New Wave of Company Law Reform in the South Pacific

A new, second generation wave of company law reform is rolling through South Pacific nations. In the early 21st century, Niue and Samoa passed new company law legislation. At present, Vanuatu, Tonga and the Solomon Islands are preparing new company law statutes. All of the draft legislation draws on the New Zealand Companies Act 1993 but has been adapted for local circumstances.

Where did South Pacific Company Law come from?

With a few exceptions, most South Pacific nations followed the law of the United Kingdom. To be sure, the United Kingdom was a great exporter of law. So, for example, British law was first received in Virginia in 1607. Then, for approximately four centuries, British law spread to countries under British rule and came to regulate the lives of about one third of the people on earth. British law first went into North America and Canada. It later went into Australia and New Zealand. Because New Zealand played a major role in the establishment of the Cook Islands, Niue, Tokelau and Western Samoa, all of these jurisdictions follow United Kingdom law via New Zealand.

Fiji and the British Solomon Islands were administered by the British and so they too followed United Kingdom law. New Guinea was administered by the British and then the Australians – it also followed United Kingdom law. Vanuatu (formerly the New Hebrides) had elements of French and English law but presently relies more on United Kingdom law. Tonga followed United Kingdom law.

Generally speaking, all of the South Pacific nations adopted United Kingdom company legislation. For example, until recently, many Pacific island nations had a version of the 1948 UK Company Act.

Where does the Second Generation of South Pacific Company Law come from?

The new, “second generation” of South Pacific company legislation looks to New Zealand for a model. To this extent, New Zealand is a new “exporter” of company law. The reason for this phenomenon requires some explanation.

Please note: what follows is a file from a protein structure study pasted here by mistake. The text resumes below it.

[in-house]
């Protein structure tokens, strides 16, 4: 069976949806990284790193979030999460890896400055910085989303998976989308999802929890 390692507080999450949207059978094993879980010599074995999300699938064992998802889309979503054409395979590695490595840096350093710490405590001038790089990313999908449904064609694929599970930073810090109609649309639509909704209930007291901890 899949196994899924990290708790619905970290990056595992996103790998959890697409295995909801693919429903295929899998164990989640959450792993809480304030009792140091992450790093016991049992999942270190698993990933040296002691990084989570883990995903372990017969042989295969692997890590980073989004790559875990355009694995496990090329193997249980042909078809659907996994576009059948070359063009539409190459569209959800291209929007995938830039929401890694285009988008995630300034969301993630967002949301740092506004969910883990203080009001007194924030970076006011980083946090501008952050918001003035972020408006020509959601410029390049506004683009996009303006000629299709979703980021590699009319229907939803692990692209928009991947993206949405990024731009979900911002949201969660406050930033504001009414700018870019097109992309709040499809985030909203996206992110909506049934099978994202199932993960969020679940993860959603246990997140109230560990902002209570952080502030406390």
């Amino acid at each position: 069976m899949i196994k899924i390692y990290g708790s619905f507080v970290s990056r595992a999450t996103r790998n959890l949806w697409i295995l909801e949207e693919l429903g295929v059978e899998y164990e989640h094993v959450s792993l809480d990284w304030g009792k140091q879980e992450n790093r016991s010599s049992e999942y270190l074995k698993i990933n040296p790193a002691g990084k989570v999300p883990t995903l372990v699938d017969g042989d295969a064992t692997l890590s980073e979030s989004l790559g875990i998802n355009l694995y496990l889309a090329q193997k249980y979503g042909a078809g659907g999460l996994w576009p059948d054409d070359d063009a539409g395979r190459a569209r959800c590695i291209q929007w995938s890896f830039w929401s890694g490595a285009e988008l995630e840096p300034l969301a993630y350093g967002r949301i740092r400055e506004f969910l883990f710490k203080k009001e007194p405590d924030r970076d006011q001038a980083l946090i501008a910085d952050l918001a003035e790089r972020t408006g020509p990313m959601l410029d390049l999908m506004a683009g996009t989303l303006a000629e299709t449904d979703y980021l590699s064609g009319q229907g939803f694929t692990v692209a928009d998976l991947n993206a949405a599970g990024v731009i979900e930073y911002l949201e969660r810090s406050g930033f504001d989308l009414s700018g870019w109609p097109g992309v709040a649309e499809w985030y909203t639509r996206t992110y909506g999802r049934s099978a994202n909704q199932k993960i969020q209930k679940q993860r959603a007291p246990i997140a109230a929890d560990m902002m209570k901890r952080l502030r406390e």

Subsequent to Polynesian settlement, with the arrival of British columnists, New Zealand initially became a British possession (as an appendage of the Australian colony of New South Wales). It became a separate colony in 1841 and was granted representative government in 1853. It did not achieve Dominion status until 1947.

For most of its history, and especially in the period 1860-1993, New Zealand looked to the United Kingdom for guidance on company legislation. In short, much of New Zealand statute law was derivative. In company legislation, there was a long standing tendency to follow UK legislation word for word. By adopting this policy, New Zealand was able to access the decisions of the United Kingdom courts on its company legislation.

For New Zealand - and by extension many South Pacific nations - the copying of United Kingdom law was a low cost and effective solution to company regulation when resources were minimal.

There were other good reasons for New Zealand to follow United Kingdom law - cultural bias and legal heritage being but two of them. Another important reason for following a United Kingdom model for company law was that the primary outside source of capital for New Zealand was the United Kingdom. The adoption of a United Kingdom model for company law in New Zealand gave United Kingdom investors confidence in New Zealand investments. In the result, New Zealand followed United Kingdom company legislation until 1993.

In 1993, New Zealand enacted the Companies Act 1993. For the first time, United Kingdom models were abandoned. In a decisive break with the past, the Companies Act 1993 was based on a Canadian model which in turn was based on corporate law statute of the State of New York. Generally speaking, the new legislation quickly became the regional benchmark for “best practice”. So it was not surprising that South Pacific nations began to model their new, second generation company legislation on the New Zealand Act.